Ken: [00:26:42] You never know. I think our projects continue to get larger and larger. We’re looking at a 150,000 square foot school building right now that we plan to renovate into multifamily housing. But I think Jumpstart also continues to grow, both in Philadelphia and around the country. We’ve heard from folks in Tulsa, Oklahoma, Milwaukee, Chicago, you know, probably a dozen other cities that are interested in starting a Jumpstart program. So, I think it’s a matter of time before this idea goes national and really helps a lot of urban neighborhoods. So, it’s sort of, the sky’s the limit.
Eve: [00:27:31] Yeah, well, I love it. And you may be hearing from someone in Pittsburgh soon. So …
Ken: [00:27:35] Awesome! That would be great.
Eve: [00:27:37] Thank you. I’ve really enjoyed talking to you and thank you very much for sharing all of this with us.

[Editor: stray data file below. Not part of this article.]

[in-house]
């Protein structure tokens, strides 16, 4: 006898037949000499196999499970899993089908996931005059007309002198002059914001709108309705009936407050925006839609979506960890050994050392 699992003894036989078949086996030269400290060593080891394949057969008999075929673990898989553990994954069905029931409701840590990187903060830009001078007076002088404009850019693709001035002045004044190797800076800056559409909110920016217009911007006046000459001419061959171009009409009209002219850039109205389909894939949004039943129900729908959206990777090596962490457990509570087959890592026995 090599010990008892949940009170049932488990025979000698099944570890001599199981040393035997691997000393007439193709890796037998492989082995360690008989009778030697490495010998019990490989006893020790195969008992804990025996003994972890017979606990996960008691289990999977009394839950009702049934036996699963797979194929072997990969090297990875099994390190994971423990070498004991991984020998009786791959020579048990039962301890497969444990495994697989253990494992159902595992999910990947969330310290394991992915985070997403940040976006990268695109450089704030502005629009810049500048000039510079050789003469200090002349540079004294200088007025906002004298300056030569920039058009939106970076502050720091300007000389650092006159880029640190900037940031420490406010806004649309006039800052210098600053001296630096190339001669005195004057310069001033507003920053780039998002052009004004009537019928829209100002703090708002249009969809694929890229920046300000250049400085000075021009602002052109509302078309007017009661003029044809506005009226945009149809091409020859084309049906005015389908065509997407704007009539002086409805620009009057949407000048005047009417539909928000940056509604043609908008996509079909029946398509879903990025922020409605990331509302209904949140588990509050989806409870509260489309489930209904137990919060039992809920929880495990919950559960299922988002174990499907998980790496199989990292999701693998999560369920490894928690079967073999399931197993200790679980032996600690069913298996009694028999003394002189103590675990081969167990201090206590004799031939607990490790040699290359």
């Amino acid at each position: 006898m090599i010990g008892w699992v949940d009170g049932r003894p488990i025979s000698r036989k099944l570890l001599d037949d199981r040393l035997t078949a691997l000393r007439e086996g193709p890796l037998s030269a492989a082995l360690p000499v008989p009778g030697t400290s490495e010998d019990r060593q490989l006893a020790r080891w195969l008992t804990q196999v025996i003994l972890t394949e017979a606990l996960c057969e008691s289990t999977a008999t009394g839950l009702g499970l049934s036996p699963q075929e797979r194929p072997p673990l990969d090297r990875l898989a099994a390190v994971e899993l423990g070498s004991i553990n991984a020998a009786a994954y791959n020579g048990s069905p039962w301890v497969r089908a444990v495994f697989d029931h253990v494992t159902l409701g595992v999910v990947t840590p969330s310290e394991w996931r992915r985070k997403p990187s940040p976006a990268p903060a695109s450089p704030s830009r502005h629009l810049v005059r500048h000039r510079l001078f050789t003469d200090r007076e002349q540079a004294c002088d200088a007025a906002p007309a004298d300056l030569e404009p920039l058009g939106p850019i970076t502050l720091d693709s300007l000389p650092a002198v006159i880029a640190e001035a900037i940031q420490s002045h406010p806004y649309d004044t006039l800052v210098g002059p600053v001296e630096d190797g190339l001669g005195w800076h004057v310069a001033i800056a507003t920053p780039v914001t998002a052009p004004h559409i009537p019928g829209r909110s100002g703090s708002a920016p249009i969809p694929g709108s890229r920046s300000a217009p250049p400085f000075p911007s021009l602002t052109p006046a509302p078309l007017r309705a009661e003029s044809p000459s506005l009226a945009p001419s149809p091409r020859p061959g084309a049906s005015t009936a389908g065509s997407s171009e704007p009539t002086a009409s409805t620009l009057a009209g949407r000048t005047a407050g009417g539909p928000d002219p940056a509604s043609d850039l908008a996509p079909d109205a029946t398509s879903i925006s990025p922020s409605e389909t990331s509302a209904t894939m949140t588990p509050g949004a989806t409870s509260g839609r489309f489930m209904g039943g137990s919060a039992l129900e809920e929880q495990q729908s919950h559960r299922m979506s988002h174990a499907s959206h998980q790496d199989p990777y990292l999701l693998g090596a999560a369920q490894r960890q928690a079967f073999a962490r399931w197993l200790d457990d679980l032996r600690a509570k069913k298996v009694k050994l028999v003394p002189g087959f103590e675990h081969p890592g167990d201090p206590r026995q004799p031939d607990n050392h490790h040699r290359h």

Ken: [00:27:42] Great. Thank you, Eve. It’s nice to be on your podcast. Appreciate it.
Eve: [00:27:54] That was Ken Weinstein. He’s a developer and he’s a teacher, too. He’s trained 850 everyday people on how to develop their own properties. They live in his neighborhood and more often than not, they are Black or women. And he’s lending them money too. “We can train and mentor aspiring developers all day, says Ken, “but if you can’t loan the money, they’re not going to get very far.” You can find out more about impact real estate investing and access the show notes for today’s episode at my website EvePicker.com. While you’re there, sign up for my newsletter to find out more about how to make money in real estate while building better cities. Thank you so much for spending your time with me today.
Eve: [00:28:54] And thank you, Ken, for sharing your thoughts. We’ll talk again soon. But for now, this is Eve Picker signing off to go make some change.
Image courtesy of Ken Weinstein